The panel ‘s input lag (time the monitor takes to pick a command from an input controller) of 36.1 milliseconds is pretty quick, though we’ve some monitors in the same category with speedy 9.9 millisecond lag. Power consumption stands at 45 watts, though you can get slightly more in Standard mode, and even better in Eco mode.
Calibration is recommended
Calibrating the display out of the box doesn’t drastically improve the color quality. However, it does lower any existing color errors and fix up the gamma. Both do make a significant impact on the overall enjoyment of using the Samsung LU28E570DS/ZA.
Regardless of what you use the monitor for, it is highly recommended to calibrate it during use.
If you’re dying to upgrade to a 4K monitor, you’ll definitely be tempted to pick up a cheaper model like the Samsung LU28E570DS/ZA. It will work well enough for a gamer looking to power things up to 4K; or, just work for a creative professional who need a big, clear monitor. While at it, the middling contrast and black levels hold this back from being the ideal budget 4K monitor.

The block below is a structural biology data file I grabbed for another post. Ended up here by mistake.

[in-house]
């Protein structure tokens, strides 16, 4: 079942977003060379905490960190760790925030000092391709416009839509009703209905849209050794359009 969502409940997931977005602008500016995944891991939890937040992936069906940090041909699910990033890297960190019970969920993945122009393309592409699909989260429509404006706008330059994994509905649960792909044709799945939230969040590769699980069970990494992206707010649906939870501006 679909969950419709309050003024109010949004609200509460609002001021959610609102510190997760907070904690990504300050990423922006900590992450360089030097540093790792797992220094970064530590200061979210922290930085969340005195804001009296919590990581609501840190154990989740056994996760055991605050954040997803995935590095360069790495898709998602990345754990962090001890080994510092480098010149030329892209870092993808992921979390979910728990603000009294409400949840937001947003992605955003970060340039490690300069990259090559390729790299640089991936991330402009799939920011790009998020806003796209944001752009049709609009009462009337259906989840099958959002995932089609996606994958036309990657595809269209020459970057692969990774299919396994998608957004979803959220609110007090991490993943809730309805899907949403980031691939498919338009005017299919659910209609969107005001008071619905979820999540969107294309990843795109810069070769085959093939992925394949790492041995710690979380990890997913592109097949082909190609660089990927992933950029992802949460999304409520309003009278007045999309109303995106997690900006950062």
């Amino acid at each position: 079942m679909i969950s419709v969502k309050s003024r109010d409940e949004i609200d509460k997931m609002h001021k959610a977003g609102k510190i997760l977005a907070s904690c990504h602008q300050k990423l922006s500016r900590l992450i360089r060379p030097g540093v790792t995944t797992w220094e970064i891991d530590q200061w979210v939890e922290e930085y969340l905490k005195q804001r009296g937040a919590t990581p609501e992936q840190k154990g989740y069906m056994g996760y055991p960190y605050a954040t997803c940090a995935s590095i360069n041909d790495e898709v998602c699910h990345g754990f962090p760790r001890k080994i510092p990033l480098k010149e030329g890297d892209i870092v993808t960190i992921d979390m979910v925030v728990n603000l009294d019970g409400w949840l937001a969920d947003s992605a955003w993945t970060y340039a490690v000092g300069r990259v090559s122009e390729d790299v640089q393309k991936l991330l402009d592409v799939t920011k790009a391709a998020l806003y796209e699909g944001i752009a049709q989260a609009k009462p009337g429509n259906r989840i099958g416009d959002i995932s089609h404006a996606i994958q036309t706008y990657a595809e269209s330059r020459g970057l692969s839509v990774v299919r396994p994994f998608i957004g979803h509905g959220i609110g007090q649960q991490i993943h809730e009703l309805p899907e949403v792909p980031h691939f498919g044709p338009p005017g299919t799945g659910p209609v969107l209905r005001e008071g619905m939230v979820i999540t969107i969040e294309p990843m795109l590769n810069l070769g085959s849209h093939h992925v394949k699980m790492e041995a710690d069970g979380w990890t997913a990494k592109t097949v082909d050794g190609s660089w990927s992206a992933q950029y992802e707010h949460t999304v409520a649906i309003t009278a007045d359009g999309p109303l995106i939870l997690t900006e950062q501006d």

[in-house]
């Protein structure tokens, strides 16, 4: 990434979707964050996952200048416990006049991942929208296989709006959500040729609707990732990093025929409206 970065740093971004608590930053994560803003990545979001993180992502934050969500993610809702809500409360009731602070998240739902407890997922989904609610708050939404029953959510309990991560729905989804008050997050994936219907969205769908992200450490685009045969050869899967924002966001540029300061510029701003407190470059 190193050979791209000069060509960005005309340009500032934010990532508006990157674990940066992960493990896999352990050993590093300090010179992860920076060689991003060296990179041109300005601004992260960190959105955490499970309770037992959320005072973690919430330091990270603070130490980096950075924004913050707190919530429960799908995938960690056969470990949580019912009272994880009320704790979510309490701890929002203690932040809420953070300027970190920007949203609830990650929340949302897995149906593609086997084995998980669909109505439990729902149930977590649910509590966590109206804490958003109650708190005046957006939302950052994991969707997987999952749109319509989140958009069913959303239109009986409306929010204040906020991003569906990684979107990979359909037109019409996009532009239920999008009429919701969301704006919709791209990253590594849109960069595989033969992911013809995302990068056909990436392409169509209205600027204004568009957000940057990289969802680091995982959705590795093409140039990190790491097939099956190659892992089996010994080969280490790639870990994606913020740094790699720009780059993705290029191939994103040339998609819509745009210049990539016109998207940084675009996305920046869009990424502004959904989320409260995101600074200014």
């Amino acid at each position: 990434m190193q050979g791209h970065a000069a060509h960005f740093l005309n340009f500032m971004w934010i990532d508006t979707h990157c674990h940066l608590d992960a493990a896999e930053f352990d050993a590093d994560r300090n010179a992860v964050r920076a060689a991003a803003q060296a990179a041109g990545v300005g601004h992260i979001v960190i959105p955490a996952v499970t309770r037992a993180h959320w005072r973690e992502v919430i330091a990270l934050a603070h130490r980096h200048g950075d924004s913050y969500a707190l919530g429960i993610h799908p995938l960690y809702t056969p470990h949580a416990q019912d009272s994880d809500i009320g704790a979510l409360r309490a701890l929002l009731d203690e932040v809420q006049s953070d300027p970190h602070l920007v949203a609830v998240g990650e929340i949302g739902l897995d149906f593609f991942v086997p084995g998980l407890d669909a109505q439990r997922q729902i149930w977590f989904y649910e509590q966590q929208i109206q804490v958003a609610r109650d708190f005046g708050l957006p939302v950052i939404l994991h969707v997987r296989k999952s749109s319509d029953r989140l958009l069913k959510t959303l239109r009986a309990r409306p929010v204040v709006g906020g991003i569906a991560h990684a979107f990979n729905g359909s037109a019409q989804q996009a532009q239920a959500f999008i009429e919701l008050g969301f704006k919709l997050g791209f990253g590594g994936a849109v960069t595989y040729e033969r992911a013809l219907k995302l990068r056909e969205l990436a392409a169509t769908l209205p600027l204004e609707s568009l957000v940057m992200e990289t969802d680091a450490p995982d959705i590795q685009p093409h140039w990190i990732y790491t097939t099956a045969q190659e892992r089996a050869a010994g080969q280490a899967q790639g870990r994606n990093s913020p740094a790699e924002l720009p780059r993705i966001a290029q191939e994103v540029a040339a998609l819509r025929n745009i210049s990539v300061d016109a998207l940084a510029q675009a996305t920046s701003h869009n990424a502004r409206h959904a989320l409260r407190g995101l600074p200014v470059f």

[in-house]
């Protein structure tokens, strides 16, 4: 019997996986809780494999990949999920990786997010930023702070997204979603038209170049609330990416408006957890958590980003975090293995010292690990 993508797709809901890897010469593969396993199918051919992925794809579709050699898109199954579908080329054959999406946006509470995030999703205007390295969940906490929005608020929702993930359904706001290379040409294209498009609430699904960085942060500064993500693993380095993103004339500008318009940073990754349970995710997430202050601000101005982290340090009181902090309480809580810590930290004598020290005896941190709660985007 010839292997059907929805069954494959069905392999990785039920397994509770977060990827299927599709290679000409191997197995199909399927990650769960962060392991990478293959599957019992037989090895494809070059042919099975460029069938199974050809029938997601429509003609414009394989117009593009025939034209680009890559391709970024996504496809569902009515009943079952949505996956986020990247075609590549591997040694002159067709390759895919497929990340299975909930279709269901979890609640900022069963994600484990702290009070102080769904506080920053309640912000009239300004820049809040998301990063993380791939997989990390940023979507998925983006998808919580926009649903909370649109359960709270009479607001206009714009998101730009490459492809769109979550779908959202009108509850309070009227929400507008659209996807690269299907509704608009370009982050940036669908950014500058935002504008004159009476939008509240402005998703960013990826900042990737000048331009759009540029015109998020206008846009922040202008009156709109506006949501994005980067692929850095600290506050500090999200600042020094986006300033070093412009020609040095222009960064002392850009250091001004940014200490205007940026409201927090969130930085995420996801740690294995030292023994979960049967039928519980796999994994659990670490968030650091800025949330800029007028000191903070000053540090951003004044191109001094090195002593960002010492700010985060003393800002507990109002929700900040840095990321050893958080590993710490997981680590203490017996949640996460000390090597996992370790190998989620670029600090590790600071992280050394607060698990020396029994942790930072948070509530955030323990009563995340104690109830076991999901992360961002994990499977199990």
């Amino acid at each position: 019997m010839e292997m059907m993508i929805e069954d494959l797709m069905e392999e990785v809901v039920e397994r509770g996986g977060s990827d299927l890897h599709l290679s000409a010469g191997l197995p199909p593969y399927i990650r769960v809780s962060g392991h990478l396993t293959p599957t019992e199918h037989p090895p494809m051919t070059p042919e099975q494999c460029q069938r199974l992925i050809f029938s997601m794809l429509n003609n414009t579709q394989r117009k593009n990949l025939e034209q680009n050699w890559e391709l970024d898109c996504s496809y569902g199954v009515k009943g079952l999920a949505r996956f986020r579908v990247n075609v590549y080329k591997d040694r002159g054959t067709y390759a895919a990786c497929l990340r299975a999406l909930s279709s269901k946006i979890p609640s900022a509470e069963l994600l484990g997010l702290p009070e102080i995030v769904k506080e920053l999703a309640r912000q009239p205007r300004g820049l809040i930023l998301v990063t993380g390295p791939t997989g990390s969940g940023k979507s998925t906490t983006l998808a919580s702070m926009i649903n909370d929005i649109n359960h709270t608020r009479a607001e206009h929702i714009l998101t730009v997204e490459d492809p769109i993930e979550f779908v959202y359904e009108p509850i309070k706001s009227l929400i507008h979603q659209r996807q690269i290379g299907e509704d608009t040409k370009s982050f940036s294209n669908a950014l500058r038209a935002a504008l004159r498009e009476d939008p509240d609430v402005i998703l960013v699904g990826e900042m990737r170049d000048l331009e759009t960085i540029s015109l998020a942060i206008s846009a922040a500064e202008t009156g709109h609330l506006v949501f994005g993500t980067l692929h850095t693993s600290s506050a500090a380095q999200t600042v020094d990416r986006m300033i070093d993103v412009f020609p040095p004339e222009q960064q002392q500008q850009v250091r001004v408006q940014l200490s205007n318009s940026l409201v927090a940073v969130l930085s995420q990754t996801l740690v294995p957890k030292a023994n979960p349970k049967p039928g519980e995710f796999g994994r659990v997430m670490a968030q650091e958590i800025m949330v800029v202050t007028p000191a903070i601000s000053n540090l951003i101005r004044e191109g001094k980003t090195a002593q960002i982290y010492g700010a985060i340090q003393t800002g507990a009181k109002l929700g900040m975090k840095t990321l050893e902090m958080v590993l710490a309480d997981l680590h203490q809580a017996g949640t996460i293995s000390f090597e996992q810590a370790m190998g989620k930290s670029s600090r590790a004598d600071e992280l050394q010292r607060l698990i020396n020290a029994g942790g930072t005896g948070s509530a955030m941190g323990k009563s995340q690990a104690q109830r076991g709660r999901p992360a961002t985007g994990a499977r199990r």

In case you’re looking for a cheap 4K for the office or console and PC gaming, the Samsung LU28E570DS/ZA is a decent pick.
Is there a better alternative?
There are plenty of great 4K monitors on the market, though our top picks are more expensive than the Samsung LU28E570DS/ZA.
If you’re willing to invest a bit extra for a better monitor with additional features, including the ability to watch HDCP-protected content in 4K as well as better color, the LG 27UD58 is a great purchase, or if you’re after better performance on Xbox One, the ASUS VP28UQC is one to have at the top of your list. The former uses an IPS panel, while the former uses a TN panel similar to what you have on the U28E570D.
Should I buy it?
Yes. If you’re looking for a cheap 4K for the office or console and PC gaming, the Samsung U28E570D will save you a few dollars.